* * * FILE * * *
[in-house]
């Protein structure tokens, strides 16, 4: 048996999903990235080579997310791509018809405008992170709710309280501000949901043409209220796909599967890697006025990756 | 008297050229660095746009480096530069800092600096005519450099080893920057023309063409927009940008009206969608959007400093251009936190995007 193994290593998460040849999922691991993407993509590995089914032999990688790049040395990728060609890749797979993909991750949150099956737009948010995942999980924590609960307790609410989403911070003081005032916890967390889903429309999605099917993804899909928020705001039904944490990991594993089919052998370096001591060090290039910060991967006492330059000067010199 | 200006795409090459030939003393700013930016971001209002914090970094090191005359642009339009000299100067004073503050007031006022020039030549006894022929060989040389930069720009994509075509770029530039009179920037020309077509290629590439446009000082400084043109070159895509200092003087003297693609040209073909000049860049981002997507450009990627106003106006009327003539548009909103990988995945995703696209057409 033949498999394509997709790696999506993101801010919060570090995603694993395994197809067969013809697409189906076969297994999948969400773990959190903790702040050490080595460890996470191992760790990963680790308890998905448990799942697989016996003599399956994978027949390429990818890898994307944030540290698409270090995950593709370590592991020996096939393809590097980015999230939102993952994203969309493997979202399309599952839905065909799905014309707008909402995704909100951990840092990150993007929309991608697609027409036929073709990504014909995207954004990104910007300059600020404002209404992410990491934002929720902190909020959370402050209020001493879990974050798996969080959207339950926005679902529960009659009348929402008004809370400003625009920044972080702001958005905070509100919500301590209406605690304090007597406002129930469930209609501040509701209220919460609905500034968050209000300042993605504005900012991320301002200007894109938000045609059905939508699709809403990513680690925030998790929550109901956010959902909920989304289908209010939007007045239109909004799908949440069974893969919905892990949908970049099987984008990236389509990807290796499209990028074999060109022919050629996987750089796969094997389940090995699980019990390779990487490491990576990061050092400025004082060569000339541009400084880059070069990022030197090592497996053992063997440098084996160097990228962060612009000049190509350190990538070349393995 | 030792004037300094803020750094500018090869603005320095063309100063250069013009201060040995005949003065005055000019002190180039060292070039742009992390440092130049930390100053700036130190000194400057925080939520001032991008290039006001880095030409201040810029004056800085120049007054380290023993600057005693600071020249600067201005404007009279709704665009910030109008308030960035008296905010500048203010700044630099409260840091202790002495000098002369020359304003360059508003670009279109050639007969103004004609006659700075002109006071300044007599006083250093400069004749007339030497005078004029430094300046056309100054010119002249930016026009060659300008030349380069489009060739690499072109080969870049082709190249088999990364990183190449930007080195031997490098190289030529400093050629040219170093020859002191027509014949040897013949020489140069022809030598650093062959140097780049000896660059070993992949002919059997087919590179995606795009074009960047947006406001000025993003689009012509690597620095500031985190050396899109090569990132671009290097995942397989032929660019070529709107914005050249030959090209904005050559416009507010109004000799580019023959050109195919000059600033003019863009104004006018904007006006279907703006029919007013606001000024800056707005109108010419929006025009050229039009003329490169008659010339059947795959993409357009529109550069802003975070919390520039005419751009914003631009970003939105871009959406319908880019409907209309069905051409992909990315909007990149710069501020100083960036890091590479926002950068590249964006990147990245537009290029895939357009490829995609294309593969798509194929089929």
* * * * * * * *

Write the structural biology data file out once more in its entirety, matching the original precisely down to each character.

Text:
[in-house]
């Protein structure tokens, strides 16, 4: 048996999903990235080579997310791509018809405008992170709710309280501000949901043409209220796909599967890697006025990756 | 008297050229660095746009480096530069800092600096005519450099080893920057023309063409927009940008009206969608959007400093251009936190995007 193994290593998460040849999922691991993407993509590995089914032999990688790049040395990728060609890749797979993909991750949150099956737009948010995942999980924590609960307790609410989403911070003081005032916890967390889903429309999605099917993804899909928020705001039904944490990991594993089919052998370096001591060090290039910060991967006492330059000067010199 | 200006795409090459030939003393700013930016971001209002914090970094090191005359642009339009000299100067004073503050007031006022020039030549006894022929060989040389930069720009994509075509770029530039009179920037020309077509290629590439446009000082400084043109070159895509200092003087003297693609040209073909000049860049981002997507450009990627106003106006009327003539548009909103990988995945995703696209057409 033949498999394509997709790696999506993101801010919060570090995603694993395994197809067969013809697409189906076969297994999948969400773990959190903790702040050490080595460890996470191992760790990963680790308890998905448990799942697989016996003599399956994978027949390429990818890898994307944030540290698409270090995950593709370590592991020996096939393809590097980015999230939102993952994203969309493997979202399309599952839905065909799905014309707008909402995704909100951990840092990150993007929309991608697609027409036929073709990504014909995207954004990104910007300059600020404002209404992410990491934002929720902190909020959370402050209020001493879990974050798996969080959207339950926005679902529960009659009348929402008004809370400003625009920044972080702001958005905070509100919500301590209406605690304090007597406002129930469930209609501040509701209220919460609905500034968050209000300042993605504005900012991320301002200007894109938000045609059905939508699709809403990513680690925030998790929550109901956010959902909920989304289908209010939007007045239109909004799908949440069974893969919905892990949908970049099987984008990236389509990807290796499209990028074999060109022919050629996987750089796969094997389940090995699980019990390779990487490491990576990061050092400025004082060569000339541009400084880059070069990022030197090592497996053992063997440098084996160097990228962060612009000049190509350190990538070349393995 | 030792004037300094803020750094500018090869603005320095063309100063250069013009201060040995005949003065005055000019002190180039060292070039742009992390440092130049930390100053700036130190000194400057925080939520001032991008290039006001880095030409201040810029004056800085120049007054380290023993600057005693600071020249600067201005404007009279709704665009910030109008308030960035008296905010500048203010700044630099409260840091202790002495000098002369020359304003360059508003670009279109050639007969103004004609006659700075002109006071300044007599006083250093400069004749007339030497005078004029430094300046056309100054010119002249930016026009060659300008030349380069489009060739690499072109080969870049082709190249088999990364990183190449930007080195031997490098190289030529400093050629040219170093020859002191027509014949040897013949020489140069022809030598650093062959140097780049000896660059070993992949002919059997087919590179995606795009074009960047947006406001000025993003689009012509690597620095500031985190050396899109090569990132671009290097995942397989032929660019070529709107914005050249030959090209904005050559416009507010109004000799580019023959050109195919000059600033003019863009104004006018904007006006279907703006029919007013606001000024800056707005109108010419929006025009050229039009003329490169008659010339059947795959993409357009529109550069802003975070919390520039005419751009914003631009970003939105871009959406319908880019409907209309069905051409992909990315909007990149710069501020100083960036890091590479926002950068590249964006990147990245537009290029895939357009490829995609294309593969798509194929089929």